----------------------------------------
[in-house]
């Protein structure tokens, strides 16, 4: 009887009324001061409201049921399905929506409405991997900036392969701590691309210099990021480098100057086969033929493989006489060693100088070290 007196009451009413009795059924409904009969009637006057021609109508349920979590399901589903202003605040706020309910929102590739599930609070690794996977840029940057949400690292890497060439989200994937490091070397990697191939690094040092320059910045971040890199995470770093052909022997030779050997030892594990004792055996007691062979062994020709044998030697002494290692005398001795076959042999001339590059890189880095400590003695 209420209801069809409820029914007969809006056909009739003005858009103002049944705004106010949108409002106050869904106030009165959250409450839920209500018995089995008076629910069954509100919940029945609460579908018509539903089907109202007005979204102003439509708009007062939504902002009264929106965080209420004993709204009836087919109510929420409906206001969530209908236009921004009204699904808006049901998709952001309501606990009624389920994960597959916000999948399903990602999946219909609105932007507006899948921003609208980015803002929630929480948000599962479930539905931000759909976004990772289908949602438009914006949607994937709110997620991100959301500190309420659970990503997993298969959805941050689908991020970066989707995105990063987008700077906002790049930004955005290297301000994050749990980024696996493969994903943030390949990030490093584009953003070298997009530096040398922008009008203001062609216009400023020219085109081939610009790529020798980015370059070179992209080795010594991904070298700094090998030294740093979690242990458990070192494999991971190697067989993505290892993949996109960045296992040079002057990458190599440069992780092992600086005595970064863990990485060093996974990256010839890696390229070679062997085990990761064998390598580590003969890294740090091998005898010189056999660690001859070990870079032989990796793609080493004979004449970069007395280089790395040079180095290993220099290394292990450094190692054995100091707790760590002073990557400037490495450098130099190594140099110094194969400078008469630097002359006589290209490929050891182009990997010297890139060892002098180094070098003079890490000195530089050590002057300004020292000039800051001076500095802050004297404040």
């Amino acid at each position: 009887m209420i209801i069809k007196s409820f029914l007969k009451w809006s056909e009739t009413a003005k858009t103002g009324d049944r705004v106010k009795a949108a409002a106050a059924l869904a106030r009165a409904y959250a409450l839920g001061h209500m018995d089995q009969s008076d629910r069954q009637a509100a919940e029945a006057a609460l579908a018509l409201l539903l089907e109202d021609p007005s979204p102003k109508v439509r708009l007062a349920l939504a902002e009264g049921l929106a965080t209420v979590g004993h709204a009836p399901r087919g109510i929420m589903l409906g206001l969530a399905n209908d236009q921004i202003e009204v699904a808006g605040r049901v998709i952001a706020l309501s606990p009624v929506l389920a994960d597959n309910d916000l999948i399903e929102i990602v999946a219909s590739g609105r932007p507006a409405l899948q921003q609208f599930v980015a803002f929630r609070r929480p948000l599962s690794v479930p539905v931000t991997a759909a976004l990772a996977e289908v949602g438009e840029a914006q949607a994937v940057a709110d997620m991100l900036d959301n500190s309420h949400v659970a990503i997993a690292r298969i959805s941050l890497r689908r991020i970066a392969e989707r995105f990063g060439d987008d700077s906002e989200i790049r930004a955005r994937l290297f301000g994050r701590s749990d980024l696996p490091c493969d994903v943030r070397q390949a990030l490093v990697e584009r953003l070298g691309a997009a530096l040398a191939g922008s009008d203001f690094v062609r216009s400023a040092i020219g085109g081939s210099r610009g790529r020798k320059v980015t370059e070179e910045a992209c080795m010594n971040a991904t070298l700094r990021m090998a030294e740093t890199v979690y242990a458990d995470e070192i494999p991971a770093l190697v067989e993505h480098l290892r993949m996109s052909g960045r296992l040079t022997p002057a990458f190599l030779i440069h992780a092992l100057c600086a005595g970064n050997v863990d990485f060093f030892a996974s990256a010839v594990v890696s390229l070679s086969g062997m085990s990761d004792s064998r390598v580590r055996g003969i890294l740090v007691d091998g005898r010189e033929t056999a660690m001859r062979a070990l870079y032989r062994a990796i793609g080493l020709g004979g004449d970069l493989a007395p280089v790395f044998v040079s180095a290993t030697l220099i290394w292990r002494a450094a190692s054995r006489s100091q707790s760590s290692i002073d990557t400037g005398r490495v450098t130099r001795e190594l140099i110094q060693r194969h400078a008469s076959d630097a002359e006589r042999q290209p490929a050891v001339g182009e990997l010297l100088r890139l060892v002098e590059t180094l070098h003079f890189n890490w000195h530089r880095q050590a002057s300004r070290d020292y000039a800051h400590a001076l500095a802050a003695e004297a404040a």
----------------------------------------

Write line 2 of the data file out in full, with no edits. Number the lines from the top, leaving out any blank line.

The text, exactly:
């Protein structure tokens, strides 16, 4: 009887009324001061409201049921399905929506409405991997900036392969701590691309210099990021480098100057086969033929493989006489060693100088070290 007196009451009413009795059924409904009969009637006057021609109508349920979590399901589903202003605040706020309910929102590739599930609070690794996977840029940057949400690292890497060439989200994937490091070397990697191939690094040092320059910045971040890199995470770093052909022997030779050997030892594990004792055996007691062979062994020709044998030697002494290692005398001795076959042999001339590059890189880095400590003695 209420209801069809409820029914007969809006056909009739003005858009103002049944705004106010949108409002106050869904106030009165959250409450839920209500018995089995008076629910069954509100919940029945609460579908018509539903089907109202007005979204102003439509708009007062939504902002009264929106965080209420004993709204009836087919109510929420409906206001969530209908236009921004009204699904808006049901998709952001309501606990009624389920994960597959916000999948399903990602999946219909609105932007507006899948921003609208980015803002929630929480948000599962479930539905931000759909976004990772289908949602438009914006949607994937709110997620991100959301500190309420659970990503997993298969959805941050689908991020970066989707995105990063987008700077906002790049930004955005290297301000994050749990980024696996493969994903943030390949990030490093584009953003070298997009530096040398922008009008203001062609216009400023020219085109081939610009790529020798980015370059070179992209080795010594991904070298700094090998030294740093979690242990458990070192494999991971190697067989993505290892993949996109960045296992040079002057990458190599440069992780092992600086005595970064863990990485060093996974990256010839890696390229070679062997085990990761064998390598580590003969890294740090091998005898010189056999660690001859070990870079032989990796793609080493004979004449970069007395280089790395040079180095290993220099290394292990450094190692054995100091707790760590002073990557400037490495450098130099190594140099110094194969400078008469630097002359006589290209490929050891182009990997010297890139060892002098180094070098003079890490000195530089050590002057300004020292000039800051001076500095802050004297404040």